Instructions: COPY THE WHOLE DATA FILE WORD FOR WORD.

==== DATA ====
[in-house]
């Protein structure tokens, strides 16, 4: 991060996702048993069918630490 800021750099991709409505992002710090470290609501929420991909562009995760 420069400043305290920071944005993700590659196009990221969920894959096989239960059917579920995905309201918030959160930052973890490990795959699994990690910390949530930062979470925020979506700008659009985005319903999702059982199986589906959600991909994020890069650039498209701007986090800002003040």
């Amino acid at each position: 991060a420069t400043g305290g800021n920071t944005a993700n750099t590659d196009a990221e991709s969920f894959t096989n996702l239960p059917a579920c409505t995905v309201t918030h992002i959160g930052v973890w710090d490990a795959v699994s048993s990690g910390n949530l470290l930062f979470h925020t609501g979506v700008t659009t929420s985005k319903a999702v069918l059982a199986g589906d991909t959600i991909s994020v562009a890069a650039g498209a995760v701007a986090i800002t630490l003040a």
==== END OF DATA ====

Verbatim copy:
[in-house]
């Protein structure tokens, strides 16, 4: 991060996702048993069918630490 800021750099991709409505992002710090470290609501929420991909562009995760 420069400043305290920071944005993700590659196009990221969920894959096989239960059917579920995905309201918030959160930052973890490990795959699994990690910390949530930062979470925020979506700008659009985005319903999702059982199986589906959600991909994020890069650039498209701007986090800002003040």
């Amino acid at each position: 991060a420069t400043g305290g800021n920071t944005a993700n750099t590659d196009a990221e991709s969920f894959t096989n996702l239960p059917a579920c409505t995905v309201t918030h992002i959160g930052v973890w710090d490990a795959v699994s048993s990690g910390n949530l470290l930062f979470h925020t609501g979506v700008t659009t929420s985005k319903a999702v069918l059982a199986g589906d991909t959600i991909s994020v562009a890069a650039g498209a995760v701007a986090i800002t630490l003040a």